Seahawks left tackle Russell Okung is working to help his fellow players learn how to handle their own contract negotiations.
RENTON — On the field, Seattle Seahawks left tackle Russell Okung protects the blind side for the team’s quarterbacks.
Off of it, he is now attempting to open up the eyes of his fellow players with the Seahawks, and around the league, that the accepted way of doing business may not have to be the only way.
Okung, Seattle’s first-round pick in 2010, can be an unrestricted free agent at the end of the season.
And when he hits the open market, Okung plans to represent himself in negotiations with the Seahawks or any other team.
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Okung revealed the plan in a recent first-person article written for The Players’ Tribune titled “Betting on Myself,” in which he stated his case for why players may not need to always hire an agent, which usually comes with a standard 3 percent fee.
After Seattle’s practice Saturday, Okung said the reaction from players within the team and around the league has been strong and positive.
“A lot of guys really want to understand it,’’ Okung said. “They don’t understand that they have the resources at hand to understand the numbers of their situation. I don’t know why. But if it had to take me to put an article out there for guys to understand what I’m doing, I’m all down for it. A lot of guys have reached out to me to understand the process and are eager to see how it goes.’’
Okung said he had been thinking about representing himself for a year and a half. As he wrote in The Players’ Tribune, he plans to hire legal counsel as needed to handle paperwork, paying a one-time flat fee.
Okung says hiring people to do specific jobs for flat fees may be a better approach than the standard practice of hiring an agent for a percentage of salary.
He pointed specifically to rookies, whose needs changed after the adoption of the 2011 Collective Bargaining Agreement, which instituted a predetermined rookie pre-scale based on where a player is drafted.
“You’ve got a whole drafted rookie class getting agents, yet most of their contracts and salaries are slotted,’’ Okung said. “Why are they getting them? Is it just the norm? What are they really looking at? If they want someone that is marketing them, get a marketing agent. But I just want guys to be educated to the standpoint that they can make decisions and that you can make informed decisions.’’
One rookie last year — Ereck Flowers of the New York Giants — did just that. Flowers, the No. 9 overall pick, handled the signing of his slotted rookie contract (four years, $14.4 million) himself, saving an estimated $432,000, according to NJ.com.
Okung, interestingly, was drafted in the last class before the new rookie pay scale. His former agent, Peter Schaffer, helped Okung get a six-year, $48.5 million deal that runs out after the 2015 season.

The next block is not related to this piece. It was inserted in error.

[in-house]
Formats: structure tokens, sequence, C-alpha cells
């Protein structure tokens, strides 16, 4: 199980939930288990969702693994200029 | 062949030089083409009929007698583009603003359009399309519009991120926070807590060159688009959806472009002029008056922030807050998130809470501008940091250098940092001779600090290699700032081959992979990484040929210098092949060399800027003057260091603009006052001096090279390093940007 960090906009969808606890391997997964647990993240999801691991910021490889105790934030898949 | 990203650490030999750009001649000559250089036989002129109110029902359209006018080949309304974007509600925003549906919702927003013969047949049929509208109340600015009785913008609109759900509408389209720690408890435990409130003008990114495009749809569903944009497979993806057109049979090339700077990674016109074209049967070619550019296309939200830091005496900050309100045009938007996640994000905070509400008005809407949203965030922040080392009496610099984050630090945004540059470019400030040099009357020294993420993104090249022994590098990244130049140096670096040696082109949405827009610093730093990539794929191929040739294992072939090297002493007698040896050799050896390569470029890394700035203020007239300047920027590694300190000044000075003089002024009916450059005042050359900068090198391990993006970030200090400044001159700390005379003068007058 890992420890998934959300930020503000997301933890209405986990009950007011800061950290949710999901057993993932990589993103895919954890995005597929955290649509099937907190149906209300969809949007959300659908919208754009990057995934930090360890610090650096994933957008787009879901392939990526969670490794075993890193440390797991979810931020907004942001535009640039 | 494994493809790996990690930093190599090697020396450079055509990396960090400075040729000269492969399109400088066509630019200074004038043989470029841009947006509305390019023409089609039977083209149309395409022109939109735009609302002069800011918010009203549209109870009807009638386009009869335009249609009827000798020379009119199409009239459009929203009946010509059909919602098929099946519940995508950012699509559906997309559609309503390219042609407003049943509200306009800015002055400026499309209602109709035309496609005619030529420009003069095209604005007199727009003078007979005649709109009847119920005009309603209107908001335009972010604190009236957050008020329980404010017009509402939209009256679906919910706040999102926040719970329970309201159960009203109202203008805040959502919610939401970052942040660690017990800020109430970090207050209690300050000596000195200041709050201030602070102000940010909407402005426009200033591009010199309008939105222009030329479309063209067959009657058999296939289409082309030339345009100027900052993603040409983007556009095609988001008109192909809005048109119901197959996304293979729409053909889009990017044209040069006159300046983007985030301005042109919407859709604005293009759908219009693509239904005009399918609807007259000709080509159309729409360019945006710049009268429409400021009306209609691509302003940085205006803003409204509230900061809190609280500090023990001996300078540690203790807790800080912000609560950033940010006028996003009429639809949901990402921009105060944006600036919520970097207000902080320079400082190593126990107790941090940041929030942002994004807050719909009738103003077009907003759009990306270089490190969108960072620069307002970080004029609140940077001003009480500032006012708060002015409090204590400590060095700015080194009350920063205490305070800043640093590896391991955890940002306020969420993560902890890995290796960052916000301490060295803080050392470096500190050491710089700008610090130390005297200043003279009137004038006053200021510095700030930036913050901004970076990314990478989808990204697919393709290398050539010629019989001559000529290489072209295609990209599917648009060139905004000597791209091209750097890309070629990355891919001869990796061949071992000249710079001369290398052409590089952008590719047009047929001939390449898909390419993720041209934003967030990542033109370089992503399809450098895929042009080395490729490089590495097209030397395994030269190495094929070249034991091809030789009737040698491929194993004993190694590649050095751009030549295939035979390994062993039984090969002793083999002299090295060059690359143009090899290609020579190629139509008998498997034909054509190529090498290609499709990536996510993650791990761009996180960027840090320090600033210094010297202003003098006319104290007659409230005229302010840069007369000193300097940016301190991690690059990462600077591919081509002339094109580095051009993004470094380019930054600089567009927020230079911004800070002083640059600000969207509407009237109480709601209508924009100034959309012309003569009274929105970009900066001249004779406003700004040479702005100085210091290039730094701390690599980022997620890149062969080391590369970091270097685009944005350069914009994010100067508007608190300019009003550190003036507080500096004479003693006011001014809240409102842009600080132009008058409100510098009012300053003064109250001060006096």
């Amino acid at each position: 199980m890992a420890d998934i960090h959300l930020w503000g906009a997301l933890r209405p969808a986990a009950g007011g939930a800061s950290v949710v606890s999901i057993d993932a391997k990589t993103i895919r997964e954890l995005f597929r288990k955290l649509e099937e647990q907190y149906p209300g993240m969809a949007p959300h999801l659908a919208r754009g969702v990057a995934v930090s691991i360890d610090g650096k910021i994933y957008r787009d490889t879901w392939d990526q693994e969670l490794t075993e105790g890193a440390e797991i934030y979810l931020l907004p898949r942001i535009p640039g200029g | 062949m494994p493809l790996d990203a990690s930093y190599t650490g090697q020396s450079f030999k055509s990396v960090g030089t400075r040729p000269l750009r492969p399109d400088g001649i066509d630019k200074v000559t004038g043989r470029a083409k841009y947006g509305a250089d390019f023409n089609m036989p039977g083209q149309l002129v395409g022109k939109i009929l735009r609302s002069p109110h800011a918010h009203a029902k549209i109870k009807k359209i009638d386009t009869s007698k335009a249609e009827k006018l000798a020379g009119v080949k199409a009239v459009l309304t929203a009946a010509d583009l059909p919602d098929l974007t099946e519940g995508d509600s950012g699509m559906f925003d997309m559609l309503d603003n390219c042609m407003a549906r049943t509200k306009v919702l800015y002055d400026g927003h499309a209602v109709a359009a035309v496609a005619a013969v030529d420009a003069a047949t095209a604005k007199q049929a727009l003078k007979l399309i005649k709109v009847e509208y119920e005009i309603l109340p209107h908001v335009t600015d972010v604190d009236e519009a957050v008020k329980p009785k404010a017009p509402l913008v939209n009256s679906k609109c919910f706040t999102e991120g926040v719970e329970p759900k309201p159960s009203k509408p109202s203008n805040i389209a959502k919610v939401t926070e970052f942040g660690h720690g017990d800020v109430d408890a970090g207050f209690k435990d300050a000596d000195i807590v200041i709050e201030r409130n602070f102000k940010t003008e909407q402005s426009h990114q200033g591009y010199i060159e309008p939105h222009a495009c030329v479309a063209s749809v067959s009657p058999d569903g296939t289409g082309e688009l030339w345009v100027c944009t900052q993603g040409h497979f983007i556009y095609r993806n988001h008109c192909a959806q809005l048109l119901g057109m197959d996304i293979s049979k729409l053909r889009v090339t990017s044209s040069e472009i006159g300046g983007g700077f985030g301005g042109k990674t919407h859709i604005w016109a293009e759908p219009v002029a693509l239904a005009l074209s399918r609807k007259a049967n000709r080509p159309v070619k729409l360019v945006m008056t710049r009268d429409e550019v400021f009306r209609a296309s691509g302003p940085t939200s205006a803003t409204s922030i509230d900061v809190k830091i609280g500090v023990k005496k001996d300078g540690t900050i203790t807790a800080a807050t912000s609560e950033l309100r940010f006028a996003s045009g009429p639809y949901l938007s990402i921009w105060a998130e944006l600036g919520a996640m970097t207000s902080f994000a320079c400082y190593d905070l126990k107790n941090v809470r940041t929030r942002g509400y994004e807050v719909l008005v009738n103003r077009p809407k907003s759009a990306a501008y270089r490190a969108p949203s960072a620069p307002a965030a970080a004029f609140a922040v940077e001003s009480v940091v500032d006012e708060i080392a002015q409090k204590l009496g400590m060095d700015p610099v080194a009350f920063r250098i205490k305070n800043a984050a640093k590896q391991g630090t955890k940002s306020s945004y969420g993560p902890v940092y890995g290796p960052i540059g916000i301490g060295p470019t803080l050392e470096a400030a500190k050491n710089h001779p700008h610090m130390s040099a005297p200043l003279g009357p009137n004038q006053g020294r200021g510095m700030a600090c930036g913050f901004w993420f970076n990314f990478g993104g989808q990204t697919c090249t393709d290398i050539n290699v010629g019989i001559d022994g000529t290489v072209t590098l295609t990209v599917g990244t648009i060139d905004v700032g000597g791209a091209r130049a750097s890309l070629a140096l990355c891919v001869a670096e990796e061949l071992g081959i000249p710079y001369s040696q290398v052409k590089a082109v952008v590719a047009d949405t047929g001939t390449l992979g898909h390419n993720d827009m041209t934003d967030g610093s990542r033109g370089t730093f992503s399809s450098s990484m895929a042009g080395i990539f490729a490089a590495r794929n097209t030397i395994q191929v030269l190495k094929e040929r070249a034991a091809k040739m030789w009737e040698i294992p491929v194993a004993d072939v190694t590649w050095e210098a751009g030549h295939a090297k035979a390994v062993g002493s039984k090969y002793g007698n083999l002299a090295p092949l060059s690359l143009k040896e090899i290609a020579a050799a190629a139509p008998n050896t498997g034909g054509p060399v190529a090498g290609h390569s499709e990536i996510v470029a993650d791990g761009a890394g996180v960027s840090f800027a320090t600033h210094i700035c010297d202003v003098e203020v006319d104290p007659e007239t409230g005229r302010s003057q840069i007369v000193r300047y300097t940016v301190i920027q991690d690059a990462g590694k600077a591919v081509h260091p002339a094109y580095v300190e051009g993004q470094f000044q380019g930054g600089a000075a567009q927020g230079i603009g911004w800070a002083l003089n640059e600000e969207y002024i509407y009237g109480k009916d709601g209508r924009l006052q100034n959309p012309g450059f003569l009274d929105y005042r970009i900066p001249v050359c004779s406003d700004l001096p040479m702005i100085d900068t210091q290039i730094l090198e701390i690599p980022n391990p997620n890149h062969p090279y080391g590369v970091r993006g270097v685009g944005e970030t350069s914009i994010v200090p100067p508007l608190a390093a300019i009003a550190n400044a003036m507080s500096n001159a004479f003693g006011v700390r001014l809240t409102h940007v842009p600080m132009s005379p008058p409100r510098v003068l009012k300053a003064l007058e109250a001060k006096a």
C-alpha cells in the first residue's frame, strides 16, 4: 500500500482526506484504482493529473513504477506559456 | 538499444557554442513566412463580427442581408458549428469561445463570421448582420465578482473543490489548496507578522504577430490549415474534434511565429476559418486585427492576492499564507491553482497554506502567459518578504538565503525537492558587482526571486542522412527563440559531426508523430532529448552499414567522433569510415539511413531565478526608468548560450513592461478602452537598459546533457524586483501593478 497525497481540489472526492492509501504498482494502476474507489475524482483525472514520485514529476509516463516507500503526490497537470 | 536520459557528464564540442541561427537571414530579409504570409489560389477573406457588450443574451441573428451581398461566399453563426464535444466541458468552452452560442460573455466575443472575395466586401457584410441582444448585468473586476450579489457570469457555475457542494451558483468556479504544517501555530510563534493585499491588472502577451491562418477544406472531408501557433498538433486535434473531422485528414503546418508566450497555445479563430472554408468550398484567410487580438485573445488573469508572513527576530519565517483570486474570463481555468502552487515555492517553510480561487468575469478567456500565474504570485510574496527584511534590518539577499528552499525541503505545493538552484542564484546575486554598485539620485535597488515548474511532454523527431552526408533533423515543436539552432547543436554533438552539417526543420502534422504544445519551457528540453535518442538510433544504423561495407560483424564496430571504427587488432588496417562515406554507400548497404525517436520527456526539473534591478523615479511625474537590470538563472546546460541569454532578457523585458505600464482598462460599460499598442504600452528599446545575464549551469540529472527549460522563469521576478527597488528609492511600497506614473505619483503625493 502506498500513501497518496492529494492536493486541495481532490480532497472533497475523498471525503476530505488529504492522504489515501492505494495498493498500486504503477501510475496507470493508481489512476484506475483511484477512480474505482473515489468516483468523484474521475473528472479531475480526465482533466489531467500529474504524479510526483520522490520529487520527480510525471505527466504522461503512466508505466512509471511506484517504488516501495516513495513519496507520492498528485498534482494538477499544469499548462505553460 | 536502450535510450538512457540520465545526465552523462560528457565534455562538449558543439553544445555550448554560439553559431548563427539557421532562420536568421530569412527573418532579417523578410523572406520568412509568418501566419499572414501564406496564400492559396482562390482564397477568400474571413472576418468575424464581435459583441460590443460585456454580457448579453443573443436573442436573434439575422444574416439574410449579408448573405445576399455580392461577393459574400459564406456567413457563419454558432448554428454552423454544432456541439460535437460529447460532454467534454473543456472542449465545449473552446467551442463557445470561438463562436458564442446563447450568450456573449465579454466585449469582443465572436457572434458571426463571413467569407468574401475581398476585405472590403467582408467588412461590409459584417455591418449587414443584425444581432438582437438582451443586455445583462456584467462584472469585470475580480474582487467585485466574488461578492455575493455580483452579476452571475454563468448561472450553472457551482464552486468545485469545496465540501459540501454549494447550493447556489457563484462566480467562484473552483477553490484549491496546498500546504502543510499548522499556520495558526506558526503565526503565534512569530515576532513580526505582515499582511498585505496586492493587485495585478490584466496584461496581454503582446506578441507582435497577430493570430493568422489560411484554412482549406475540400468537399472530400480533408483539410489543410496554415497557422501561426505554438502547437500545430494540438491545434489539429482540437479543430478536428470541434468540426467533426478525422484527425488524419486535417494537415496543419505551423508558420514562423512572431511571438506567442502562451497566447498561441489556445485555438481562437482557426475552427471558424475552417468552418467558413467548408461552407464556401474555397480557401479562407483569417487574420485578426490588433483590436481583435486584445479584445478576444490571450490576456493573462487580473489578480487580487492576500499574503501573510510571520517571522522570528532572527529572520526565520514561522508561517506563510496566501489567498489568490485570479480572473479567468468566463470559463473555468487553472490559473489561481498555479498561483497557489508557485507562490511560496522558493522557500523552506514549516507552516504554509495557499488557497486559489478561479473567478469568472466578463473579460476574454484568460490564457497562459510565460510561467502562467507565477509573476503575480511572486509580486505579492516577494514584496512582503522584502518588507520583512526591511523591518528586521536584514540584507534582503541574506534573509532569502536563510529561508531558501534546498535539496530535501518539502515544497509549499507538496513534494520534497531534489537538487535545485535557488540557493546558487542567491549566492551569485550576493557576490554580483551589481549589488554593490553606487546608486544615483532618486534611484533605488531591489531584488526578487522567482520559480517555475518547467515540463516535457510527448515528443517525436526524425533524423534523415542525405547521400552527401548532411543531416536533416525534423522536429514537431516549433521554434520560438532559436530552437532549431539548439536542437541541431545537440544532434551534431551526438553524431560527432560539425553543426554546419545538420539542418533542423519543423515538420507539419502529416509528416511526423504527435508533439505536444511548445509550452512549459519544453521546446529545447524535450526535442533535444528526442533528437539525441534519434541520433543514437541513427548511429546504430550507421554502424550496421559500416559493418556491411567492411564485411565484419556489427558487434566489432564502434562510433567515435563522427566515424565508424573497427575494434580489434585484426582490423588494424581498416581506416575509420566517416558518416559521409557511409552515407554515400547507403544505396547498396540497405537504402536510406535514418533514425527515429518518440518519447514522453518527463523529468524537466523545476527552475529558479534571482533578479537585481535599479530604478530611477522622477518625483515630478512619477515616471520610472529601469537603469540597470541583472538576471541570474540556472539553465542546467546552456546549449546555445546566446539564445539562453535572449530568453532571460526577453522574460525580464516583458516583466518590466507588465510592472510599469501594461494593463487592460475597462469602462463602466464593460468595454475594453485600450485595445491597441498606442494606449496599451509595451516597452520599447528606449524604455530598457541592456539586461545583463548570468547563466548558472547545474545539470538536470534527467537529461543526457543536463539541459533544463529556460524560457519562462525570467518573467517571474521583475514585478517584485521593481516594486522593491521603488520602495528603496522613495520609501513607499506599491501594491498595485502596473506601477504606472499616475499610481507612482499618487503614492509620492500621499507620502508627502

Okung said he didn’t want to talk about whether he has already talked to the Seahawks about his future, and said he isn’t stressing over what will come next.
“I’m grateful for where I’m at,’’ he said. “I still get a chance to play with the Seahawks, so I’m going to be showing my gratitude in the way that I come out here every single day and grab my lunchpail and go to work.’’
He also pronounced himself healthy, something that has been a challenge throughout his Seattle career — he has missed 21 games in his previous five seasons due to various injuries.
As much as his playing, though, Okung said he hopes his legacy includes his efforts in educating fellow players about their options.
New York Giants’ running back Rashad Jennings told USA Today that what Okung is doing is “awesome. It’s bringing attention to particular areas of our industry.’’
USA Today also noted that the NFL Players Association Board of Representatives in March unanimously passed a resolution to form a committee to re-examine agent fees and educate rookies on their options. That committee includes Seattle’s Richard Sherman and Michael Bennett.
Okung laughs and says that “I’m not the agent’s best friend right now.’’
But Okung says his broader point is to emphasize to players to take control of as many areas of their careers as they can, including what to do with money once they get it.
Okung, who earned a business degree at Oklahoma State, is now enrolled in an Executive MBA for Artists and Athletes program at the University of Miami, which includes both on-campus and online work, with the eventual goal of someday going into investing.
“I wasn’t necessarily the first to do it (decide to represent himself) and I hope I’m not the last, either,’’ he said.
“But I do want that if you remember anything, remember that Seattle won a Super Bowl (while he was playing) and that I did this, that I wanted to take the reins of my life and make the decisions, as well.’’